Luthier Tips du Jour - Go Bar Decks - O'Brien Guitars

Uploaded by OBrienGuitars on 20.05.2009

A Go-Bar deck is an ancient clamping method that is widely used in lutherie today.
A Go-Bar is a flexible rod used in this centuries-old technique of clamping.
These strong flexible go bars are placed under tension between the top of the go bar deck
and the pieces to be clamped, providing even and constant downward pressure.
Go-Bar clamping is in many ways superior to many modern clamping methods.
It allows fast and efficient clamping for braces, soundboards and backs, among other things, while the glue dries.
Some of the benefits of using the go bar method for clamping include:
It is inexpensive.
You don’t have to invest in a lot of clamps.
The rods can be placed close together and in hard to reach places.
They can be positioned and removed quickly and easily.
A word of caution is in order here though.
Always where safety glasses when working with the go bars.
If one should slip and come loose while using them under pressure,
it is like a room of mousetraps going off all at once. So, be careful.
LMI recently redesigned their go bar deck and sent me one to test.
I was impressed with the simple, functional design they came up with.
The go bar deck came neatly packed in two boxes.
The first box contained the top and bottom of the deck as well as the flexible go bars.
The second box contained the metal rods that support the top and bottom.
I also found what I thought was a set of instructions for putting it together but it was only a packing list.
We all know that real lutheirs don’t need instructions anyway.
If you can’t figure out how to put this thing together perhaps you should reconsider building guitars in the first place.
The first thing you do is place one of the metal rods into the plastic base located on the bottom part of the go bar deck.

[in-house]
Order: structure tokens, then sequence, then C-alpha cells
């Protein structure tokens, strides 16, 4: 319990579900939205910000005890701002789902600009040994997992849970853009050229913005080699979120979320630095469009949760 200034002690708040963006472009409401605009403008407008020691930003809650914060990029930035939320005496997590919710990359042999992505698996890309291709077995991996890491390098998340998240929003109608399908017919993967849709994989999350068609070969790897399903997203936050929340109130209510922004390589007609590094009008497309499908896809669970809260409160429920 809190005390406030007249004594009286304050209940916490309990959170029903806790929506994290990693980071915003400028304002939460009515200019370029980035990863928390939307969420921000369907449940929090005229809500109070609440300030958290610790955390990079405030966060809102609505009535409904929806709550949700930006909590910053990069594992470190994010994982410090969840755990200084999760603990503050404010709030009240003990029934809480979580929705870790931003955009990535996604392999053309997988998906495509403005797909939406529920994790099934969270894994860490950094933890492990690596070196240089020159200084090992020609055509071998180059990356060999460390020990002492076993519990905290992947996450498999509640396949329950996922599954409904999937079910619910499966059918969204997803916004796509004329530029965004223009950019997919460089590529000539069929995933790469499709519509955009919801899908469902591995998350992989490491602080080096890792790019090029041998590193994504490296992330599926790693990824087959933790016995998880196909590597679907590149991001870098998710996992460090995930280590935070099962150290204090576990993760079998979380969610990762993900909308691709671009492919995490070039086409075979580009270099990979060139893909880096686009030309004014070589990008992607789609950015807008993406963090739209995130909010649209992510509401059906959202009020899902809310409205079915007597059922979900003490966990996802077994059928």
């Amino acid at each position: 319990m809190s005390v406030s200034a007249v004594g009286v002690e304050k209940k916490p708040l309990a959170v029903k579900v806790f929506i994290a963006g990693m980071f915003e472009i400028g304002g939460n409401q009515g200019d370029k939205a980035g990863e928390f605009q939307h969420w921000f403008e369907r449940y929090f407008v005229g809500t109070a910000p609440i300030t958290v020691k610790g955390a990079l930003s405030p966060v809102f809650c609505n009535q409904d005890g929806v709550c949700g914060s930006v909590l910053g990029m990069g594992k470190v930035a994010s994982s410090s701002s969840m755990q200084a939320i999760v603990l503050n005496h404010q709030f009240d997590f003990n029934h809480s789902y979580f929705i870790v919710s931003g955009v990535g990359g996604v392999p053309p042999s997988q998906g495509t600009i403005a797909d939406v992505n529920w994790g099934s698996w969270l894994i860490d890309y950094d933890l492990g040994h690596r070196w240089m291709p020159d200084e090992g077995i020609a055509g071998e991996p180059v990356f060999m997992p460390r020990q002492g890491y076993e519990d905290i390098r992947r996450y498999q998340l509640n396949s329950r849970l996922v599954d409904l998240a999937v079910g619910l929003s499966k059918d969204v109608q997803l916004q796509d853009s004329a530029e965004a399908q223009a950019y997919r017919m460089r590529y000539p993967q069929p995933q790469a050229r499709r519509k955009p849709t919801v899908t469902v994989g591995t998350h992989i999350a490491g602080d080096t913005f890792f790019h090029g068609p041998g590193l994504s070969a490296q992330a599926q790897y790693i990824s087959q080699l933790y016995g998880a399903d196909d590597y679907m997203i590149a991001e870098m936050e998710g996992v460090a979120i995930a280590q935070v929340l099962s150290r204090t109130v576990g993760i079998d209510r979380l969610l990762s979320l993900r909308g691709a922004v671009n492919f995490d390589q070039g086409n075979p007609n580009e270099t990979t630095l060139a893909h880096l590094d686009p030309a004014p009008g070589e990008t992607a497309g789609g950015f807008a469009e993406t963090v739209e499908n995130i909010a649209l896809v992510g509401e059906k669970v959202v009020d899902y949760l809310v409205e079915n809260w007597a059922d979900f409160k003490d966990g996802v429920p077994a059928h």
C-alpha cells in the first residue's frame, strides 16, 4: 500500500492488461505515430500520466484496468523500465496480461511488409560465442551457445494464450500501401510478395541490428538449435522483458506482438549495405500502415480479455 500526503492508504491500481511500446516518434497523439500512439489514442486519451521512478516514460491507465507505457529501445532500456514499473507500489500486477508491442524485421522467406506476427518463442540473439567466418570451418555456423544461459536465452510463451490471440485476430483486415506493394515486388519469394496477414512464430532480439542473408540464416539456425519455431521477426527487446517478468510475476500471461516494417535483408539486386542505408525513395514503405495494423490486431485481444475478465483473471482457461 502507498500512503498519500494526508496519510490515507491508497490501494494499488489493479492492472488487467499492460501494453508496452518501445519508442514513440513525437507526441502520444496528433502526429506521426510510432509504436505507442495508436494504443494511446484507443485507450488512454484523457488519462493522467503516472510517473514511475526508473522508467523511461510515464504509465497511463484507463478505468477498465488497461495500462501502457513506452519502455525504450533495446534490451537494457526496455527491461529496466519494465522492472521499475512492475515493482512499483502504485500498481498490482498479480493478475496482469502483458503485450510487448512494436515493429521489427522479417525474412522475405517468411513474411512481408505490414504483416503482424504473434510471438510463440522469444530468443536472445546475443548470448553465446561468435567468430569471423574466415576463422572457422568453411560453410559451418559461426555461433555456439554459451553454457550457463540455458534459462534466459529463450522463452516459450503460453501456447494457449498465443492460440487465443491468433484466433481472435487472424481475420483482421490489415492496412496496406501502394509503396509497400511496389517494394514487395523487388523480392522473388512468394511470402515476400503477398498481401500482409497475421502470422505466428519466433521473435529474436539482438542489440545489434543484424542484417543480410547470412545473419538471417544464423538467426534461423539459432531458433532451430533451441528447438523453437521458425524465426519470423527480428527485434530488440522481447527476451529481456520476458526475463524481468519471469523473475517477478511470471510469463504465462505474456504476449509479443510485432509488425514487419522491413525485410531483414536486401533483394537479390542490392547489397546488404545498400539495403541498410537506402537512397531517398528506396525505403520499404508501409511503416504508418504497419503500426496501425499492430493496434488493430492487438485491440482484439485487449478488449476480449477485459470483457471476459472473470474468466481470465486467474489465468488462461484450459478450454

It looks like the one I am showing here.
The rod has a small metal rod inserted in it.
Place the rod into plastic piece until it bottoms out and then turn it clockwise about a quarter turn.
This locks it in place.
Do this on all four plastic pieces.
Once all the rods are inserted into the plastic pieces located on the base,
it should look like this.
Now use a 5/8th inch socket and tighten the nut located on the side of the plastic piece.
Do not over tighten it.
Do this on all four plastic pieces.
Next I measured approximately 22 and 1/2 inches or a little over 57 cm
from the base of the go bar deck up one of the metal rods that I just put in the plastic piece on the base.
I marked a line here.
I did this again on the metal rod diagonally across from the first rod I marked.
The LMI go bar deck comes with 4 drill bit stops.
I place one of them on the metal rod and locate it at the line I marked at 22.5 inches
or a little more than 57 cm from the bottom of the go bar deck.
I fix it in place by tightening the set screw with the allen tool provided from LMI.
Repeat this operation for the other metal rod that you marked.
The top of the go bar deck can now be placed on the metals rods.
Align the rods with the holes in the 4 plastic pieces attached to the upper part of the go bar deck.
Push it down until it makes contact with the 2 drill bit stops you placed on 2 of the metals rods.
This maintains the upper part of the go bar deck at the correct height.
It is secured in place by tightening the 4 knobs.
You can now test the height of the upper part of the go bar deck
to make sure you are applying just the right amount of pressure with the flexible go bars.
I checked mine by placing a radius dish in the go bar deck and then a top with braces.
I then placed some of the rubber tipped flexible go bars on the braces to check the tension.
You can adjust the amount of tension applied by the rods by simply moving the stops on the metal rods up or down.
Once this is correct I measured up the metal rod from the top of the go bar deck
another 4 inches or about 10cm and marked a line.
I did this again on the metal rod located diagonally across from this one.
I then placed metal stops at these locations and locked them in place with the allen tool.
This is where the new LMI go bar deck really shines.
When gluing braces to a soundboard or back you need one length of flexible go bar
but when gluing them to the rims you need another length go bar.
Well, by simply loosening the 4 plastic knobs that secure the top of the LMI go bar deck
you can easily slide it up or down on the metal rods.
The stops attached to the rods
place the upper deck at exactly the right location needed to provide the right amount of tension with the go bars.
By retightening the 4 knobs the go bar deck is again ready to use.
I can use the same length go bars instead of having to invest in more go bars with different lengths.
Since their design also doesn’t use threaded rods to hold the top and bottom of the deck together,
I don’t have to adjust the distance between the two by adjusting nuts up or down the threaded rod.
Brilliant! I wish more things in lutherie were this simple!